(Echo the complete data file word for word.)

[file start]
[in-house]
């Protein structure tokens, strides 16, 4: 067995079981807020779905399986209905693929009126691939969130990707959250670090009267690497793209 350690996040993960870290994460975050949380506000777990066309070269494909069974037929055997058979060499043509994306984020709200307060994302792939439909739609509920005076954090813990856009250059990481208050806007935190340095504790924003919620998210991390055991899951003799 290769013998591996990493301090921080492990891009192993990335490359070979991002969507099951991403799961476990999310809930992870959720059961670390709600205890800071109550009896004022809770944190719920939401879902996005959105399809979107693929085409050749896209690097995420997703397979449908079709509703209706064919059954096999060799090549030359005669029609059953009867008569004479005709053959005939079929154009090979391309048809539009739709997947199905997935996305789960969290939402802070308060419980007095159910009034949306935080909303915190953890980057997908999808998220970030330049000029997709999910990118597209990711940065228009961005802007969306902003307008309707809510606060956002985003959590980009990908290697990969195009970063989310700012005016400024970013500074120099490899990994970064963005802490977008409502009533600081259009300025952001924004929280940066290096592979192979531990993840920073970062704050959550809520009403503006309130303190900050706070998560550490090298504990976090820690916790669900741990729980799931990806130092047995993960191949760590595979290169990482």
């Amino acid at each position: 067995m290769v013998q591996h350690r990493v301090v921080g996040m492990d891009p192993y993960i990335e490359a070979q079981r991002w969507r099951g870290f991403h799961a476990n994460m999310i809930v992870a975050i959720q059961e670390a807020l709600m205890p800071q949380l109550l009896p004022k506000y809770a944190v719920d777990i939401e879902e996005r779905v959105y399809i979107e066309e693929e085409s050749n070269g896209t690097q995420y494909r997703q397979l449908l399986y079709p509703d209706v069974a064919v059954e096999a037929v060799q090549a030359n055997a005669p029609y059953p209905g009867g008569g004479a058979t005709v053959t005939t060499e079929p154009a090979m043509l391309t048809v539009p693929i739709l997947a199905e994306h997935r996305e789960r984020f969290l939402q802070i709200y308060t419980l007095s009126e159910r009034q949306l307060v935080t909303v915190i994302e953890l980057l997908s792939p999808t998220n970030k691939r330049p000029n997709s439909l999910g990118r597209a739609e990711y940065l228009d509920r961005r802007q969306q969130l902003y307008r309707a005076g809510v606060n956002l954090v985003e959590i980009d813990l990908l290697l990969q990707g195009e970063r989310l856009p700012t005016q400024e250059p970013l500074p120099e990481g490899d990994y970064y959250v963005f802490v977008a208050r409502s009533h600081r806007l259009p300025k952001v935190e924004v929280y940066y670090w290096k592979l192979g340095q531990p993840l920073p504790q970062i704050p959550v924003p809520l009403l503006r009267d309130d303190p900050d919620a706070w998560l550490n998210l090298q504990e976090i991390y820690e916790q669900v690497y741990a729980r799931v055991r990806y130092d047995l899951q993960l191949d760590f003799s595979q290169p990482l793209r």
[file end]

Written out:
[in-house]
């Protein structure tokens, strides 16, 4: 067995079981807020779905399986209905693929009126691939969130990707959250670090009267690497793209 350690996040993960870290994460975050949380506000777990066309070269494909069974037929055997058979060499043509994306984020709200307060994302792939439909739609509920005076954090813990856009250059990481208050806007935190340095504790924003919620998210991390055991899951003799 290769013998591996990493301090921080492990891009192993990335490359070979991002969507099951991403799961476990999310809930992870959720059961670390709600205890800071109550009896004022809770944190719920939401879902996005959105399809979107693929085409050749896209690097995420997703397979449908079709509703209706064919059954096999060799090549030359005669029609059953009867008569004479005709053959005939079929154009090979391309048809539009739709997947199905997935996305789960969290939402802070308060419980007095159910009034949306935080909303915190953890980057997908999808998220970030330049000029997709999910990118597209990711940065228009961005802007969306902003307008309707809510606060956002985003959590980009990908290697990969195009970063989310700012005016400024970013500074120099490899990994970064963005802490977008409502009533600081259009300025952001924004929280940066290096592979192979531990993840920073970062704050959550809520009403503006309130303190900050706070998560550490090298504990976090820690916790669900741990729980799931990806130092047995993960191949760590595979290169990482």
């Amino acid at each position: 067995m290769v013998q591996h350690r990493v301090v921080g996040m492990d891009p192993y993960i990335e490359a070979q079981r991002w969507r099951g870290f991403h799961a476990n994460m999310i809930v992870a975050i959720q059961e670390a807020l709600m205890p800071q949380l109550l009896p004022k506000y809770a944190v719920d777990i939401e879902e996005r779905v959105y399809i979107e066309e693929e085409s050749n070269g896209t690097q995420y494909r997703q397979l449908l399986y079709p509703d209706v069974a064919v059954e096999a037929v060799q090549a030359n055997a005669p029609y059953p209905g009867g008569g004479a058979t005709v053959t005939t060499e079929p154009a090979m043509l391309t048809v539009p693929i739709l997947a199905e994306h997935r996305e789960r984020f969290l939402q802070i709200y308060t419980l007095s009126e159910r009034q949306l307060v935080t909303v915190i994302e953890l980057l997908s792939p999808t998220n970030k691939r330049p000029n997709s439909l999910g990118r597209a739609e990711y940065l228009d509920r961005r802007q969306q969130l902003y307008r309707a005076g809510v606060n956002l954090v985003e959590i980009d813990l990908l290697l990969q990707g195009e970063r989310l856009p700012t005016q400024e250059p970013l500074p120099e990481g490899d990994y970064y959250v963005f802490v977008a208050r409502s009533h600081r806007l259009p300025k952001v935190e924004v929280y940066y670090w290096k592979l192979g340095q531990p993840l920073p504790q970062i704050p959550v924003p809520l009403l503006r009267d309130d303190p900050d919620a706070w998560l550490n998210l090298q504990e976090i991390y820690e916790q669900v690497y741990a729980r799931v055991r990806y130092d047995l899951q993960l191949d760590f003799s595979q290169p990482l793209r």